A ciphertext written on 8 August 1863 with a keyed rotating grille by Confederate agent George T. Sinclair was deciphered by Gaddy (1973). The present author used the plaintext therein to rediscover the grille.
A rotating grille is a kind of transposition cipher. Over a matrix of squares, a plate having holes ("grille") is overlaid and letters are written through the holes in the corresponding squares. Then, the process is repeated with the grille rotated 90 degrees in succession.
The 20-by-20 grille used by Sinclair and reconstructed by the present author is as follows. (The four 2-by-2 corners could not be identified because these are not used in Sinclair's despatch.) The sides of the plate are numbered 1, 2, 3, and 4 on one side and 5, 6, 7, and 8 on the other to facilitate identification of the grille direction.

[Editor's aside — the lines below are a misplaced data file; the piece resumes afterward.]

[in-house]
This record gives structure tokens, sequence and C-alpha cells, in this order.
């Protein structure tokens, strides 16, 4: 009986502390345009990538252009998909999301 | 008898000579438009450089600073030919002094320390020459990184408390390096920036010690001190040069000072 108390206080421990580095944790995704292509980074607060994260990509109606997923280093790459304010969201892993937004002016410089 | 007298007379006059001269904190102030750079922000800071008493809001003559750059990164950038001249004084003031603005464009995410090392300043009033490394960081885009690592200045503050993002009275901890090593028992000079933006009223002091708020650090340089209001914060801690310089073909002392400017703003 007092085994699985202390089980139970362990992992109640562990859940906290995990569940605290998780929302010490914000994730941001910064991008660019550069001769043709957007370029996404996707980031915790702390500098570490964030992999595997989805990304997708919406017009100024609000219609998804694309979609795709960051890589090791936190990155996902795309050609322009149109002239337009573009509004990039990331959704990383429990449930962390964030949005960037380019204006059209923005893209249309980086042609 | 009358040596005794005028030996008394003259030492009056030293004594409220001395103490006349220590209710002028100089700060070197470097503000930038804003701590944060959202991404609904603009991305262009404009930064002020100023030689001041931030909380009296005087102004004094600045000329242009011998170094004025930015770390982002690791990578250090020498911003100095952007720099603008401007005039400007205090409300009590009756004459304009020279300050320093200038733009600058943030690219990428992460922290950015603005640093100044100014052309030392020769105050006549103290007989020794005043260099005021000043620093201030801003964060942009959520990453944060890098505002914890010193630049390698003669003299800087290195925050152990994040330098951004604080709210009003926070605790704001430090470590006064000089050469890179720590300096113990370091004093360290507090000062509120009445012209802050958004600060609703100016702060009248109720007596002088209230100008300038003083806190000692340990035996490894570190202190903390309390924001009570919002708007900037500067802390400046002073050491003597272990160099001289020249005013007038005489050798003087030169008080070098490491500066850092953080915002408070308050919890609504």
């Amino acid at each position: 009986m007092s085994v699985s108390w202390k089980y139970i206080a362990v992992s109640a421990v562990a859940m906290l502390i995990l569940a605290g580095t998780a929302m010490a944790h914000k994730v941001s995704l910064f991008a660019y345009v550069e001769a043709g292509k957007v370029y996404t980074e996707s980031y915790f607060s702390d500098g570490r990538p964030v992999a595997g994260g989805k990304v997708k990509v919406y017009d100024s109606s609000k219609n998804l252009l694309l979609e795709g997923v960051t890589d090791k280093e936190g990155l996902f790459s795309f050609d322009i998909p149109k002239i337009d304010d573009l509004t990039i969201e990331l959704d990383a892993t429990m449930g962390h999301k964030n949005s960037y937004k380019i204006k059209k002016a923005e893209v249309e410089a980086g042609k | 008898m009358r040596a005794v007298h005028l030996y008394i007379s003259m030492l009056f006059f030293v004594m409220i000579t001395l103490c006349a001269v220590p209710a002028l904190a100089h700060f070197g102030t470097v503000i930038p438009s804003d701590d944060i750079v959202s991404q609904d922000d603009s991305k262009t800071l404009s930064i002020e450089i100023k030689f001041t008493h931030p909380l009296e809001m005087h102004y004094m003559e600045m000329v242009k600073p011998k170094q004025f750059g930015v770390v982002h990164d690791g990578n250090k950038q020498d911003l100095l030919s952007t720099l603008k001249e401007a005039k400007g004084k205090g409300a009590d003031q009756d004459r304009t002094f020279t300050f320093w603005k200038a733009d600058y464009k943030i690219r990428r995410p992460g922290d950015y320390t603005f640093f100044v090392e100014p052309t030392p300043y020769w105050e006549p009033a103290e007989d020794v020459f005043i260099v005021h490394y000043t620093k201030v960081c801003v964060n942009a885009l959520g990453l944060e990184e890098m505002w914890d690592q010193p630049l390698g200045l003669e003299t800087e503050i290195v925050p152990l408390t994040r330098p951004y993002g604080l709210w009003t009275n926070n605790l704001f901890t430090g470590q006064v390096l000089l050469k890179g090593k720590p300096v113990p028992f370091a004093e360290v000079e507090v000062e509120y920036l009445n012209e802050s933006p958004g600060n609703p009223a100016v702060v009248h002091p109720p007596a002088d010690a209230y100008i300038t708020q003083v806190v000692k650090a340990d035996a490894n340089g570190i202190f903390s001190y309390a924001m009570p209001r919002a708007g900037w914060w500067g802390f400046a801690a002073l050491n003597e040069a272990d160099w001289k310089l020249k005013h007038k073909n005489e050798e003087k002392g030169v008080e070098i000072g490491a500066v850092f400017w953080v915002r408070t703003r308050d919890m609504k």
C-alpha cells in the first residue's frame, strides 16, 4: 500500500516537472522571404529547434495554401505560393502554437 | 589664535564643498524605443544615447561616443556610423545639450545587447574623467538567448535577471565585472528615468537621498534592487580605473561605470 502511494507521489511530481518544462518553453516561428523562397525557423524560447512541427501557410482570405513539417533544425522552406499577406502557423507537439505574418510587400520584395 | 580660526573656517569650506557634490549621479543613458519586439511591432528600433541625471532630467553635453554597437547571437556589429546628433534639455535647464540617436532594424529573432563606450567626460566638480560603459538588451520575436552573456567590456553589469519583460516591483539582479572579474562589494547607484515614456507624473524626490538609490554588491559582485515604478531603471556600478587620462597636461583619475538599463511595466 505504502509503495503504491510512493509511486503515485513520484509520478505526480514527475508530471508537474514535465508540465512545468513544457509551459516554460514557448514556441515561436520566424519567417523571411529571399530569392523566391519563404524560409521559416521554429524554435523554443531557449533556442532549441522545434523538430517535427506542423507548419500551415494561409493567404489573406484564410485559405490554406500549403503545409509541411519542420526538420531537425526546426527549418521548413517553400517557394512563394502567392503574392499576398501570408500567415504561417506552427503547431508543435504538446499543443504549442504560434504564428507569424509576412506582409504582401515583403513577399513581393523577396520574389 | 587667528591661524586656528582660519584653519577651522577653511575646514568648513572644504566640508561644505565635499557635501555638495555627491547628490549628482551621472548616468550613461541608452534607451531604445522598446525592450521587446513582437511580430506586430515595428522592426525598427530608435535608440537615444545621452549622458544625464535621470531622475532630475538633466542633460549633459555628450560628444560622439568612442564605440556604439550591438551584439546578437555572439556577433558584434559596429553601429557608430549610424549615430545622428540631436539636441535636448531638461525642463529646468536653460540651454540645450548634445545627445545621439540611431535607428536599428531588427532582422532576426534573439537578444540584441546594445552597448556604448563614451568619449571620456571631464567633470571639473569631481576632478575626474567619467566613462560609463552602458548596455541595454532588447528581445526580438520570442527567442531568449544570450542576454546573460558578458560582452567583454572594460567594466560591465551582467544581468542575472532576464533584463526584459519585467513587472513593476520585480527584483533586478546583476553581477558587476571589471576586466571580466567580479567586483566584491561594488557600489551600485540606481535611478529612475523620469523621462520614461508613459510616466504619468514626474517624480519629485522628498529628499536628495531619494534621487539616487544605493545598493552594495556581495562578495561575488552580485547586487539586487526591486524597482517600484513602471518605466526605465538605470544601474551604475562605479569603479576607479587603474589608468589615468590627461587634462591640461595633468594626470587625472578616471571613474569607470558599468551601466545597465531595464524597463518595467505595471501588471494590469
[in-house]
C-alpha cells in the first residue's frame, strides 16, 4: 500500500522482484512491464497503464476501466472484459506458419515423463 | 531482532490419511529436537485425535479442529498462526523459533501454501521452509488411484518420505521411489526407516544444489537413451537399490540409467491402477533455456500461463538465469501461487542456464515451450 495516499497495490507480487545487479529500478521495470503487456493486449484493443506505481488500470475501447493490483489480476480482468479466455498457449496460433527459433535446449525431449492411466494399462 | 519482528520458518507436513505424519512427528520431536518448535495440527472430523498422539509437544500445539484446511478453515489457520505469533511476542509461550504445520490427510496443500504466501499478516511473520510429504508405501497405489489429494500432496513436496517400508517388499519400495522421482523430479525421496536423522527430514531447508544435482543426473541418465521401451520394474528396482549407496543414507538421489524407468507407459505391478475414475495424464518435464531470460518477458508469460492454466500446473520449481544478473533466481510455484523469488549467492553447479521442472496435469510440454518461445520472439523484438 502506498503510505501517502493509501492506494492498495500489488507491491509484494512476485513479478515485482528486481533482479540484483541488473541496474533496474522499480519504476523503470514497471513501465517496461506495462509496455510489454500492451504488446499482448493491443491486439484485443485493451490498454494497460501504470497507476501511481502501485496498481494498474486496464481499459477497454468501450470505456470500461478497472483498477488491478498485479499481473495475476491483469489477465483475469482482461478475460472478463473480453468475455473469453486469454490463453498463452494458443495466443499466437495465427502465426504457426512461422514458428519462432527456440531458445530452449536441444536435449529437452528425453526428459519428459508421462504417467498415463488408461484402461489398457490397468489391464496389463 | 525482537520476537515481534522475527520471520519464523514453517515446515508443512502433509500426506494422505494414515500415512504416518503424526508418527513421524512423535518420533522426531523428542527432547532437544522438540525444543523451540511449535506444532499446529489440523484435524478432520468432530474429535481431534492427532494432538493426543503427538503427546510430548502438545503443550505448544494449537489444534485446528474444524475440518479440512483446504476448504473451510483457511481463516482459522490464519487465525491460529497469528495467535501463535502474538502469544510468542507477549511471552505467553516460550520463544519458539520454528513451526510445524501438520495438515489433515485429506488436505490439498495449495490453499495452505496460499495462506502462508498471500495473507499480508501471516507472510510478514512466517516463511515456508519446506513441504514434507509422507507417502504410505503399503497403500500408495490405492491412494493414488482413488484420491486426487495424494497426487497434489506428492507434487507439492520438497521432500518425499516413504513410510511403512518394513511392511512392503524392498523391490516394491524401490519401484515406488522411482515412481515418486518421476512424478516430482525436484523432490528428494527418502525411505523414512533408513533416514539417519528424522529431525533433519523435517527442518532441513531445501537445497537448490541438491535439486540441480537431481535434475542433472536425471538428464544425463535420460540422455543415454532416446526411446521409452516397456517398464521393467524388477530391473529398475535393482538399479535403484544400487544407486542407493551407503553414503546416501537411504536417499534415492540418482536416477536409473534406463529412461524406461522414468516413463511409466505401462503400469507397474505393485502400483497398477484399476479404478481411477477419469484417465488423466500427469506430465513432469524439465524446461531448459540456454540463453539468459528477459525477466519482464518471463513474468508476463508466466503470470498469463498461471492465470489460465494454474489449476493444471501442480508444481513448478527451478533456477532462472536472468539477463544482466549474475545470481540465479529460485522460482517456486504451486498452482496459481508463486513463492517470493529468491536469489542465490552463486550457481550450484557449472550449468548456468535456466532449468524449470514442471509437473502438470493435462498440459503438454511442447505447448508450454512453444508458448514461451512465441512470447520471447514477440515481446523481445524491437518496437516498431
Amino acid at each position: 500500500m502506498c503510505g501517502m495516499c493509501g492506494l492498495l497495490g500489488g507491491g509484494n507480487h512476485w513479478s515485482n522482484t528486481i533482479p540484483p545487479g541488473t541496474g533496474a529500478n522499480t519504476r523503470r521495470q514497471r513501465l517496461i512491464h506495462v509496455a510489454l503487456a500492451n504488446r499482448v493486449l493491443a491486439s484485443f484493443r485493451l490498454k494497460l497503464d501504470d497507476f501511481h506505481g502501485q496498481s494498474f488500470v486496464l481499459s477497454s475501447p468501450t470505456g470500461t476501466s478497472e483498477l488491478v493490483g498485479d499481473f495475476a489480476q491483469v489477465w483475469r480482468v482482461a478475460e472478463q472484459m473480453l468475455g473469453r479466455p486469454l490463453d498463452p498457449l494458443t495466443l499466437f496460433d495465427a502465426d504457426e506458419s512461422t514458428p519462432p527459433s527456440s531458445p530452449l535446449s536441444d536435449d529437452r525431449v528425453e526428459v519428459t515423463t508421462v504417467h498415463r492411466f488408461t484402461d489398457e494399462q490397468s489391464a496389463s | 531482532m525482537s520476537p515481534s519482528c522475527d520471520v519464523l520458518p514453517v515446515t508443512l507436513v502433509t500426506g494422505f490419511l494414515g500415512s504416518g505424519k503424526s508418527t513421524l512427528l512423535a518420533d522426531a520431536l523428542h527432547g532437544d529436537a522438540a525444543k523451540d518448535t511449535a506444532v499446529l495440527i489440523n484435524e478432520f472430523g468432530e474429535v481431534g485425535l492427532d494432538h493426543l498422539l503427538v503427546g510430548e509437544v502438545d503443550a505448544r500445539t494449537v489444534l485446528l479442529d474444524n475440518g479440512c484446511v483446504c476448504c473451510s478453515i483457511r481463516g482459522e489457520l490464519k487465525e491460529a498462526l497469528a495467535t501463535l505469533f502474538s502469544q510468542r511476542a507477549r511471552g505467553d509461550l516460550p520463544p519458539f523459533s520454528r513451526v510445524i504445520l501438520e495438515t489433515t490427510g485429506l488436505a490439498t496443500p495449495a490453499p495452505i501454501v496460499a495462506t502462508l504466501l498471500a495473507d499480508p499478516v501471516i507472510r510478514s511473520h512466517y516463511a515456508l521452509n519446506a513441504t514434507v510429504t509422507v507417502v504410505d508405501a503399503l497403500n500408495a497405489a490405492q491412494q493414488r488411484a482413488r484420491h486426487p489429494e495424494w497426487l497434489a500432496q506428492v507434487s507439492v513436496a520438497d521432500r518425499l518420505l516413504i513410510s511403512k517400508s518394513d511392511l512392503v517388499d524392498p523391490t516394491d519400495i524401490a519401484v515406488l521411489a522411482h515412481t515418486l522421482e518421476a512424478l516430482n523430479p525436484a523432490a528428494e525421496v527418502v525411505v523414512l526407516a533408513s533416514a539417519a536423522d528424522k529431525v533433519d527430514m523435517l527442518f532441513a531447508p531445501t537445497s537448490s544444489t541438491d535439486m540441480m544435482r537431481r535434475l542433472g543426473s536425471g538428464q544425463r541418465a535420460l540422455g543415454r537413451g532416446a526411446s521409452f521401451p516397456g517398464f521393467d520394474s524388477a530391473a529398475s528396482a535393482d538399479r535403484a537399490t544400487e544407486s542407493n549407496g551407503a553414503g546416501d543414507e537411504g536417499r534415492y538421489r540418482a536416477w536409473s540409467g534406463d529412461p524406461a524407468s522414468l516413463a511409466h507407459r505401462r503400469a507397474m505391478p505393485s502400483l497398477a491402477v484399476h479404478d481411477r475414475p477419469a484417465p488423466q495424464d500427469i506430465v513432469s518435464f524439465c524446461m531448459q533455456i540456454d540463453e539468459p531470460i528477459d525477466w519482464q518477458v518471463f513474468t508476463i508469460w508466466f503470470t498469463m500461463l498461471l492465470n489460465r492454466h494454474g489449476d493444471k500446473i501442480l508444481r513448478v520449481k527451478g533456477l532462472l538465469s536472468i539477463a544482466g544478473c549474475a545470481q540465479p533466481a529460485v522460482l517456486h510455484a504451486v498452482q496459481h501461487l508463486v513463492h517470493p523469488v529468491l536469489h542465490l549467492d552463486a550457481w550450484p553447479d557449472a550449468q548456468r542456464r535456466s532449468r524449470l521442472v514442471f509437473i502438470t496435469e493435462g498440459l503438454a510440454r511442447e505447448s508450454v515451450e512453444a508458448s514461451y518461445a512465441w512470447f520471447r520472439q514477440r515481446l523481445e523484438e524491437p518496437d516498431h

When the process is complete for the four directions of the grille, every square is filled with one and only one letter, owing to an appropriate arrangement of the holes.
In the above figure, each number occurs in four instances corresponding to the four quadrants. In designing a grille, by choosing one of the four instances for each number for the holes of the grille (shown yellow here), it can be ensured that each place falls under a hole in one and only one of the four directions of the grille. It will be seen that the patterns of the four colors correspond to the same grille pattern for the four directions.
Use of such a rotating grille in the mid-eighteenth century is found among the papers of Dutch Stadtholder William V. It was popular at the end of the eighteenth century, notably after C. F. Hindenburg first provided a complete description of the scheme in 1796. It is also found among the papers of Alexander Hamilton (see another article).